Asking questions is crucial for self-reflection. If you don’t ask questions, you won’t get any answers. Peer meetings or one-on-one meetings are the perfect opportunity to look for answers to these questions. Some common questions you can ask yourself during self-reflection include: “Am I good enough to be a manager?” “Do I support my teammates adequately?” “Are my co-workers happy with my output and working style?” “Does my communication style work in favor of my end goal?”
In addition, self-reflection can:
· Help you strategize
· Help you spot opportunities and threats
· Increase your emotional intelligence
· Heighten your growth and productivity
· Give you clarity
· Improve your decision making
How often should you have peer meetings?
Determining how often you should have peer meetings is completely up to you. Essentially, the frequency of these meetings depends on the bond you want to build or the problems you want to solve. If you’re looking to create lasting strengthened relationships, you may want to hold peer meetings on one-on-ones every week.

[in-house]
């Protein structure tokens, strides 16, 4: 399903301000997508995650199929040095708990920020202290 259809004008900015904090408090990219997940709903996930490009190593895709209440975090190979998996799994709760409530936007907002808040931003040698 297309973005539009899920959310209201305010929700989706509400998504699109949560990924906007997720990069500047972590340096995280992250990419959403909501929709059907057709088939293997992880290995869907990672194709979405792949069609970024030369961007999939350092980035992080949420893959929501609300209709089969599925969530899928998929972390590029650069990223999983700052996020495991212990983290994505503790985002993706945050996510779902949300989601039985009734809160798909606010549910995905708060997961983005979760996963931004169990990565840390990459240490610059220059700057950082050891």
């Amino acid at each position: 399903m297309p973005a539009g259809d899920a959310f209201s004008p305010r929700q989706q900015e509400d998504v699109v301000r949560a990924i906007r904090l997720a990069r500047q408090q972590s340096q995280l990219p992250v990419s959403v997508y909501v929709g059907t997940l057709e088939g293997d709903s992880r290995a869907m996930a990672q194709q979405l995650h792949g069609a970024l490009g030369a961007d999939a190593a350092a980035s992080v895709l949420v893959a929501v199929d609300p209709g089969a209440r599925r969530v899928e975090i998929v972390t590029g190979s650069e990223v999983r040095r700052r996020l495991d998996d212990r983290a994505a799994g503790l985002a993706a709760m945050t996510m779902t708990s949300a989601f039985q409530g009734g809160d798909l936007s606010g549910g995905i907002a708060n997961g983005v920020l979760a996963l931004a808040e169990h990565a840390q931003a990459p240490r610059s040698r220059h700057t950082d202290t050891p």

The more frequently you host these meetings, the more value you get out of them. However, it’s important to make sure your meetings are still productive. You should experiment and find the cadence that works best for you and your teammates.
Questions to ask in peer meetings
Questions you can ask in peer meetings could relate to professional development, business, personal information, and everything in between. Examples include:
· What’s one professional skill you’re currently working on?
· What’s your go-to productivity trick?
· Who has influenced you most when it comes to how you approach your work?
· What’s the worst job you’ve ever had, and what did you learn from it?
· What’s a mistake you made early on in your career, and what did you learn from it?